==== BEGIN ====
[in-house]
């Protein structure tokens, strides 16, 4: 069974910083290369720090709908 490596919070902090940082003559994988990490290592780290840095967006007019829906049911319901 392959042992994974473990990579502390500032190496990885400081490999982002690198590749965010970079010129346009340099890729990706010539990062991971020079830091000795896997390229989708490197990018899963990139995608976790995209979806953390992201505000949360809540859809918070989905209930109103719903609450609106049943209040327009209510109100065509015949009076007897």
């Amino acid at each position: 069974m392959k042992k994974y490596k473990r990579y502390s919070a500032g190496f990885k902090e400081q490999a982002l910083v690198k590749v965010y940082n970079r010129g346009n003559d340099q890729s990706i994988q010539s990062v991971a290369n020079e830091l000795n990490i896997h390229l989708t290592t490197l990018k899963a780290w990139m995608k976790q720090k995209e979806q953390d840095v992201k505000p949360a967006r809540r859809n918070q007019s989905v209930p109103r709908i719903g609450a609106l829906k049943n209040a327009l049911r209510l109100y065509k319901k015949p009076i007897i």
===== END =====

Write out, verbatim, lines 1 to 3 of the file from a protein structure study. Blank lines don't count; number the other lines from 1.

[in-house]
């Protein structure tokens, strides 16, 4: 069974910083290369720090709908 490596919070902090940082003559994988990490290592780290840095967006007019829906049911319901 392959042992994974473990990579502390500032190496990885400081490999982002690198590749965010970079010129346009340099890729990706010539990062991971020079830091000795896997390229989708490197990018899963990139995608976790995209979806953390992201505000949360809540859809918070989905209930109103719903609450609106049943209040327009209510109100065509015949009076007897």
């Amino acid at each position: 069974m392959k042992k994974y490596k473990r990579y502390s919070a500032g190496f990885k902090e400081q490999a982002l910083v690198k590749v965010y940082n970079r010129g346009n003559d340099q890729s990706i994988q010539s990062v991971a290369n020079e830091l000795n990490i896997h390229l989708t290592t490197l990018k899963a780290w990139m995608k976790q720090k995209e979806q953390d840095v992201k505000p949360a967006r809540r859809n918070q007019s989905v209930p109103r709908i719903g609450a609106l829906k049943n209040a327009l049911r209510l109100y065509k319901k015949p009076i007897i």